Aftermarket Retail Trends

Seven tips for maximizing sales.

This article originally appeared in the April 2023 issue of THE SHOP.

Emerging from a three-year pandemic, will the boom continue into 2023? Is the market for casual consumers growing, and what can shops do to meet the needs of enthusiasts through education, events and interaction?

Supply chain challenges, inflationary pricing, economic uncertainty and other factors have taxed retailers and squeezed financials. In response, consider starting the new year with a positive outlook and focus on the customer shopping journey.

As you adjust to a new normal, a seamless experience and hybrid shopping appear to be the future of retail. Here are seven easy steps for maximizing aftermarket sales.


Retail brick and mortar stores, along with shop websites, are becoming increasingly important as advertising sources for vendors. Space allocation on your actual and virtual shelves is a bargaining chip that allows you to deepen relationships with your suppliers.

Ad space or advertorials on your website, as part of in-store displays, through mobile applications and on social media will continue to grow as more shops recognize the value this represents to their business partners.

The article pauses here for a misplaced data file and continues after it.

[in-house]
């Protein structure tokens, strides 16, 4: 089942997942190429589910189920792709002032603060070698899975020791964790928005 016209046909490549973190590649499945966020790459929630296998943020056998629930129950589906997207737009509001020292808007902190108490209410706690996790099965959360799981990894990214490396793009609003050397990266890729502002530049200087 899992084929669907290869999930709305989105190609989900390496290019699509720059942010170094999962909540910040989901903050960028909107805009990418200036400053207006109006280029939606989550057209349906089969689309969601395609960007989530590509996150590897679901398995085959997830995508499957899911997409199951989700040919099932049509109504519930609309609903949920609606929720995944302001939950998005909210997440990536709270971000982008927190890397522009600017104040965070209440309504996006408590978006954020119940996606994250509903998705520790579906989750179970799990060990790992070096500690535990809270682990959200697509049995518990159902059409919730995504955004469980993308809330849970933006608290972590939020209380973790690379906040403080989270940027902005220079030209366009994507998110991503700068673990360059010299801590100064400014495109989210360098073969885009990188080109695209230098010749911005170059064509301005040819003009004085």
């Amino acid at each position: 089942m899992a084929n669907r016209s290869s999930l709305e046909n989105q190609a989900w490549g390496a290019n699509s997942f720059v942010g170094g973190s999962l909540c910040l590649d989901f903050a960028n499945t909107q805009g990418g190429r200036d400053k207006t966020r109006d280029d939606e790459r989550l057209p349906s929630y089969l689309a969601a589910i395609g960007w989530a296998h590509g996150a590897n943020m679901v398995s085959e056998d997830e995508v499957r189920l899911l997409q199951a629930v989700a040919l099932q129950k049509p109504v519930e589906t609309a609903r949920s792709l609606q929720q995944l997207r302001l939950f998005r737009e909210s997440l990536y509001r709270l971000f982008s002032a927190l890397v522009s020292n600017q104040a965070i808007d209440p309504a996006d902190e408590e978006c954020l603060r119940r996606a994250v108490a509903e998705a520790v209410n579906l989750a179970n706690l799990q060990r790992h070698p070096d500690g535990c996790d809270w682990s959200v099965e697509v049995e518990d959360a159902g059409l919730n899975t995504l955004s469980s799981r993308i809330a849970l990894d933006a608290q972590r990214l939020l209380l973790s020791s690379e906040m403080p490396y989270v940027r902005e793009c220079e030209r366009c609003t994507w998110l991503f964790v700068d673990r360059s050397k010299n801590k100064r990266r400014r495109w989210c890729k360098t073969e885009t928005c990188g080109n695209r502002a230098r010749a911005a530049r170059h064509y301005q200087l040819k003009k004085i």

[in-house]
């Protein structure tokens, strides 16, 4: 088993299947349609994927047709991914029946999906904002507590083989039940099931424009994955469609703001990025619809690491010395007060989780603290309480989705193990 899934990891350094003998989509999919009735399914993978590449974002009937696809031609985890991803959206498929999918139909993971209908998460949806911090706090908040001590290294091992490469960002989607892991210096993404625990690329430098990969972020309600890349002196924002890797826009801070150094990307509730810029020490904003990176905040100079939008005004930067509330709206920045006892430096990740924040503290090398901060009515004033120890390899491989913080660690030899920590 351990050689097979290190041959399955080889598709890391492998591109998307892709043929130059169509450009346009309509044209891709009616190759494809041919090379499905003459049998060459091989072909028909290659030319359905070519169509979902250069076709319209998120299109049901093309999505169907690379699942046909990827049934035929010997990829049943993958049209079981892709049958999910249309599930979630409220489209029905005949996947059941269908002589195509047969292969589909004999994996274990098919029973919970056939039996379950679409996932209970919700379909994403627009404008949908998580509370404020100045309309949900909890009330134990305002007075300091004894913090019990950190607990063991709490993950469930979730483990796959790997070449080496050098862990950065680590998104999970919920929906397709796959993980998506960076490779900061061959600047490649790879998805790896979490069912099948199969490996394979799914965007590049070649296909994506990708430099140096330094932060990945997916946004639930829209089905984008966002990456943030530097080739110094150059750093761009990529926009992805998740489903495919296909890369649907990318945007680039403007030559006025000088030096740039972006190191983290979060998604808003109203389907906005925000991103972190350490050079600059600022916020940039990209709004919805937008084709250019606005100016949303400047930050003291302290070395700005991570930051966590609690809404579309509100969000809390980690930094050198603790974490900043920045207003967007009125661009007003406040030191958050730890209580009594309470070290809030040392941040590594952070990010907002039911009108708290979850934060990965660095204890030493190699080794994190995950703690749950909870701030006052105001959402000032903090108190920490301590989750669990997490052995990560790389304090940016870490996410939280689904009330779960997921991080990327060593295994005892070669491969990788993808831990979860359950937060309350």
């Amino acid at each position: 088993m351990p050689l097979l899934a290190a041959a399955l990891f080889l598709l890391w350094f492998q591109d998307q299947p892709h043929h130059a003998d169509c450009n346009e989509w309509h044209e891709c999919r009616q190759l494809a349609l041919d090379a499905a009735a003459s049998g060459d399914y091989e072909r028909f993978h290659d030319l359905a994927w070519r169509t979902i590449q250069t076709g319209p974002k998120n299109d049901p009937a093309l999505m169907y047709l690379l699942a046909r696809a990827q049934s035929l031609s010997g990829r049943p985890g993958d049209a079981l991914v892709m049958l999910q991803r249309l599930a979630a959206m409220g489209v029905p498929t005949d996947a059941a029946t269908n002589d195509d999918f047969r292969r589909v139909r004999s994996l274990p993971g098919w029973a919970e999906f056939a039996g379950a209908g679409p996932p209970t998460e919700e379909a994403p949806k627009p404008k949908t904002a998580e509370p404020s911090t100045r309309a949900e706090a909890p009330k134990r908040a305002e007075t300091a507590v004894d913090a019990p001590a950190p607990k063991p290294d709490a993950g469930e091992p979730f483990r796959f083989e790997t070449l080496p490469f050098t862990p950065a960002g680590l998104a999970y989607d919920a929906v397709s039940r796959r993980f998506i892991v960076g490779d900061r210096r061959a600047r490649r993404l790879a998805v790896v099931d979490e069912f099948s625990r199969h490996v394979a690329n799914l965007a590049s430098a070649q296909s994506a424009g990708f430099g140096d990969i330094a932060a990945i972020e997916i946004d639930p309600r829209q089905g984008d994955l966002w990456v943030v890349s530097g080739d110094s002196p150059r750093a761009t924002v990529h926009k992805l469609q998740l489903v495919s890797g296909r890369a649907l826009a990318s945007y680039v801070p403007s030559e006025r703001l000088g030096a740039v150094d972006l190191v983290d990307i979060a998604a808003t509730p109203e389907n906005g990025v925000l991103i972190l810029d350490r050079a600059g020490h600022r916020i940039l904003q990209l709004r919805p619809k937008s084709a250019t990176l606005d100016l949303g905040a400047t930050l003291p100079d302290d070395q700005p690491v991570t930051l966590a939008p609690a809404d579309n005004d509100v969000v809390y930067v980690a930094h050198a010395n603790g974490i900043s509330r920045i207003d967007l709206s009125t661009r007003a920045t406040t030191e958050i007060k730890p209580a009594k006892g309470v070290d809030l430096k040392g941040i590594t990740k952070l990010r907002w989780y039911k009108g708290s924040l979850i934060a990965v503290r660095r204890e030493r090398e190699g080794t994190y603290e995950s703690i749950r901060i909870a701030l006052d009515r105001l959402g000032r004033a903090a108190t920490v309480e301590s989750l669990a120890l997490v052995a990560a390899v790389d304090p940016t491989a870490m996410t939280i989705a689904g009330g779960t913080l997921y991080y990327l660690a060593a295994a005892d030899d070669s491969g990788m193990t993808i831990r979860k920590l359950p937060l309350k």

What have been the biggest changes in retailing in the past few years? Due to the pandemic, some retailers may have been dragged kicking and screaming into the digital world. With lockdowns and the resultant material and product shortages, almost every aspect of the aftermarket’s retail supply chain—from manufacturing and inventory to delivery and sales—was affected.

One reminder is to keep your doors open to all customers, even if they’ve purchased elsewhere. Suppose they bought a rooftop tent that’s insufficient for the type of weather in your area, or a rack that wouldn’t hold the weight?

Never tell them that they bought the wrong product; just show them the differences in available alternatives and allow them to figure out things on their own. They may come back and give you their business later or refer a neighbor or friend.

The internet has changed our industry by default. What started as a reaction to circumstances became an opportunity to transform in a way that’s better for shops and consumers.

Online ordering not only made it more convenient, but it has also become a part of our culture.


First and foremost, customers want to be seen. The basis for personalization is what Meghan Haslemann, AutoNation’s VP of marketing, calls “persistent recognition. You must have a methodology to identify who the person is.”

Other retailers, from grocery stores to hair salons, recognize customers and their individual preferences. Consumers expect this everywhere, and data drives personalization.

The more these processes become digitized, the more strategists and brands are able to alter consumer behaviors.

One big gap in personalization is when a customer starts shopping online and then comes to your shop to complete the transaction.